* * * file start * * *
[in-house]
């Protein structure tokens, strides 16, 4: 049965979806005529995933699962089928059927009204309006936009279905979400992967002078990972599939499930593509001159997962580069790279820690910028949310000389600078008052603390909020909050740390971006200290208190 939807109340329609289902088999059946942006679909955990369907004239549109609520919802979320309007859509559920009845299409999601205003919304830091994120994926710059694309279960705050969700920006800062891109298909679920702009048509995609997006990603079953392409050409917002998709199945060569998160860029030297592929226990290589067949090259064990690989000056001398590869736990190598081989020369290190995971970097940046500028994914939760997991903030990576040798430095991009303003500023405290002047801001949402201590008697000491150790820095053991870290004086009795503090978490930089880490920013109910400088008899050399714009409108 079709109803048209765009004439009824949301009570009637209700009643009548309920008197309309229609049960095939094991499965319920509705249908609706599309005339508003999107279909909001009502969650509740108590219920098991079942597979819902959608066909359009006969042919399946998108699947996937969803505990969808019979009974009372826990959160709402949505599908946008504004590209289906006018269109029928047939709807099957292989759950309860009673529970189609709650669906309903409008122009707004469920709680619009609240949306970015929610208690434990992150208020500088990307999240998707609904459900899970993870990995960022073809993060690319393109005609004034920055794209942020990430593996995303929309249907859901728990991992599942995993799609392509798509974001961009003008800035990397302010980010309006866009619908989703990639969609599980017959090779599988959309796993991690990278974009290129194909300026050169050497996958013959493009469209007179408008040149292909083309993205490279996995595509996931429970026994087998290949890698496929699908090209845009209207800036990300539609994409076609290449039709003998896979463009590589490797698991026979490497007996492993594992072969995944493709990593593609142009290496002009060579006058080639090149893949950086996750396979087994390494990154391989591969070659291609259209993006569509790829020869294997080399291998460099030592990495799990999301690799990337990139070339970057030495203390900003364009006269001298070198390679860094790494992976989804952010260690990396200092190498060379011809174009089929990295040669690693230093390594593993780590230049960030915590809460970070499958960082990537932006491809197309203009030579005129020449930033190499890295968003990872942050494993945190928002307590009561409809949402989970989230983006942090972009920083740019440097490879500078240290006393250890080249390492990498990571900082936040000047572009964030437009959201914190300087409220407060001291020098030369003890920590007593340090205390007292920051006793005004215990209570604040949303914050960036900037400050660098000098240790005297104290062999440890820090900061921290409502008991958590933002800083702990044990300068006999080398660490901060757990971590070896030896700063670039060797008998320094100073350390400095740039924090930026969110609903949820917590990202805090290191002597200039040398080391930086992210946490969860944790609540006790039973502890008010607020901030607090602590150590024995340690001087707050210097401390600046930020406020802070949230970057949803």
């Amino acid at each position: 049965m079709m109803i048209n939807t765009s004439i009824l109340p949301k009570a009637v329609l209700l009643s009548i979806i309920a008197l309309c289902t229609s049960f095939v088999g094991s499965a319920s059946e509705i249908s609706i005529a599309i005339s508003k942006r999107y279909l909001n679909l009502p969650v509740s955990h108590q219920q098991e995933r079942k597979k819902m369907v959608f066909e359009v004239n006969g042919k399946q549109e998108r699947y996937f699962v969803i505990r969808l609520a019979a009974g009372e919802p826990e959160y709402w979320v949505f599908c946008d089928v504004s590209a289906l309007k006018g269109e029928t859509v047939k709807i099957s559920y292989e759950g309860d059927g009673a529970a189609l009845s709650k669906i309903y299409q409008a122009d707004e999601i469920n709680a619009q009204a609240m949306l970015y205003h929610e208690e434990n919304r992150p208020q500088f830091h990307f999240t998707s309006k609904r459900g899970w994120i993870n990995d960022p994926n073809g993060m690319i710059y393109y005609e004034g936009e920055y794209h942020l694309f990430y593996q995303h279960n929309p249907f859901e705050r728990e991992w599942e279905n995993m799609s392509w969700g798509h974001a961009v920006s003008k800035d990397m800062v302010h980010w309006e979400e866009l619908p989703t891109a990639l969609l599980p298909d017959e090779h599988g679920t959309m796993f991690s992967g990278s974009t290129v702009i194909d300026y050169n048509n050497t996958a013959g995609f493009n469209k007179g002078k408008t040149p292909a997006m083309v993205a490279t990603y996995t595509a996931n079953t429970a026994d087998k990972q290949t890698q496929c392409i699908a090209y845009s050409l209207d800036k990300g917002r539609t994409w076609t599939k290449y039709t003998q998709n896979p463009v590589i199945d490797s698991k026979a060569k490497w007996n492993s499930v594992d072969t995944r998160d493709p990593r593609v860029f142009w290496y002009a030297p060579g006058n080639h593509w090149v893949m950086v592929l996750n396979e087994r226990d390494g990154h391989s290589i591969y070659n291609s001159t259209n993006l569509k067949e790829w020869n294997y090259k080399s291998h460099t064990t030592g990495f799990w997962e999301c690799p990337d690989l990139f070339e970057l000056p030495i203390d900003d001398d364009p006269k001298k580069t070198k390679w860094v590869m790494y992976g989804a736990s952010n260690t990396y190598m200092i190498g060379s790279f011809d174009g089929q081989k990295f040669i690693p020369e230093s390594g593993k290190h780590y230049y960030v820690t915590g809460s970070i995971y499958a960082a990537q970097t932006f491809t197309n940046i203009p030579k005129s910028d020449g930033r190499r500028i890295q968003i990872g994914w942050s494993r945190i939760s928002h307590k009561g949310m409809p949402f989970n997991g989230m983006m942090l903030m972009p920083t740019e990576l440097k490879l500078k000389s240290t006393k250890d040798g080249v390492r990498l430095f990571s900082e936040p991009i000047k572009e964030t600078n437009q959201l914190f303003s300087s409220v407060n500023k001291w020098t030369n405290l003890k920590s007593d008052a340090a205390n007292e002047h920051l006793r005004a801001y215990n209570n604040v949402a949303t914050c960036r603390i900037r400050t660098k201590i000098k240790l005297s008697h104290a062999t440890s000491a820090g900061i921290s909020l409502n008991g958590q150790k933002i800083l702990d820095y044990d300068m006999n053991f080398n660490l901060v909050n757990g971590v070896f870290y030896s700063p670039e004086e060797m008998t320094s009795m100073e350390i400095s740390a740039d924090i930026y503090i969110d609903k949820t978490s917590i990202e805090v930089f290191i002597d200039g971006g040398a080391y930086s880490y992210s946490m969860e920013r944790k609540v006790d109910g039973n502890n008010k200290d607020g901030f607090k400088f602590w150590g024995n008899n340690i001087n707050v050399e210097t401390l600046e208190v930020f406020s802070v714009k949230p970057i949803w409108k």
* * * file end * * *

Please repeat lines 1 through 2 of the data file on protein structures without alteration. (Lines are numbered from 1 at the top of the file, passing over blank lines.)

[in-house]
């Protein structure tokens, strides 16, 4: 049965979806005529995933699962089928059927009204309006936009279905979400992967002078990972599939499930593509001159997962580069790279820690910028949310000389600078008052603390909020909050740390971006200290208190 939807109340329609289902088999059946942006679909955990369907004239549109609520919802979320309007859509559920009845299409999601205003919304830091994120994926710059694309279960705050969700920006800062891109298909679920702009048509995609997006990603079953392409050409917002998709199945060569998160860029030297592929226990290589067949090259064990690989000056001398590869736990190598081989020369290190995971970097940046500028994914939760997991903030990576040798430095991009303003500023405290002047801001949402201590008697000491150790820095053991870290004086009795503090978490930089880490920013109910400088008899050399714009409108 079709109803048209765009004439009824949301009570009637209700009643009548309920008197309309229609049960095939094991499965319920509705249908609706599309005339508003999107279909909001009502969650509740108590219920098991079942597979819902959608066909359009006969042919399946998108699947996937969803505990969808019979009974009372826990959160709402949505599908946008504004590209289906006018269109029928047939709807099957292989759950309860009673529970189609709650669906309903409008122009707004469920709680619009609240949306970015929610208690434990992150208020500088990307999240998707609904459900899970993870990995960022073809993060690319393109005609004034920055794209942020990430593996995303929309249907859901728990991992599942995993799609392509798509974001961009003008800035990397302010980010309006866009619908989703990639969609599980017959090779599988959309796993991690990278974009290129194909300026050169050497996958013959493009469209007179408008040149292909083309993205490279996995595509996931429970026994087998290949890698496929699908090209845009209207800036990300539609994409076609290449039709003998896979463009590589490797698991026979490497007996492993594992072969995944493709990593593609142009290496002009060579006058080639090149893949950086996750396979087994390494990154391989591969070659291609259209993006569509790829020869294997080399291998460099030592990495799990999301690799990337990139070339970057030495203390900003364009006269001298070198390679860094790494992976989804952010260690990396200092190498060379011809174009089929990295040669690693230093390594593993780590230049960030915590809460970070499958960082990537932006491809197309203009030579005129020449930033190499890295968003990872942050494993945190928002307590009561409809949402989970989230983006942090972009920083740019440097490879500078240290006393250890080249390492990498990571900082936040000047572009964030437009959201914190300087409220407060001291020098030369003890920590007593340090205390007292920051006793005004215990209570604040949303914050960036900037400050660098000098240790005297104290062999440890820090900061921290409502008991958590933002800083702990044990300068006999080398660490901060757990971590070896030896700063670039060797008998320094100073350390400095740039924090930026969110609903949820917590990202805090290191002597200039040398080391930086992210946490969860944790609540006790039973502890008010607020901030607090602590150590024995340690001087707050210097401390600046930020406020802070949230970057949803």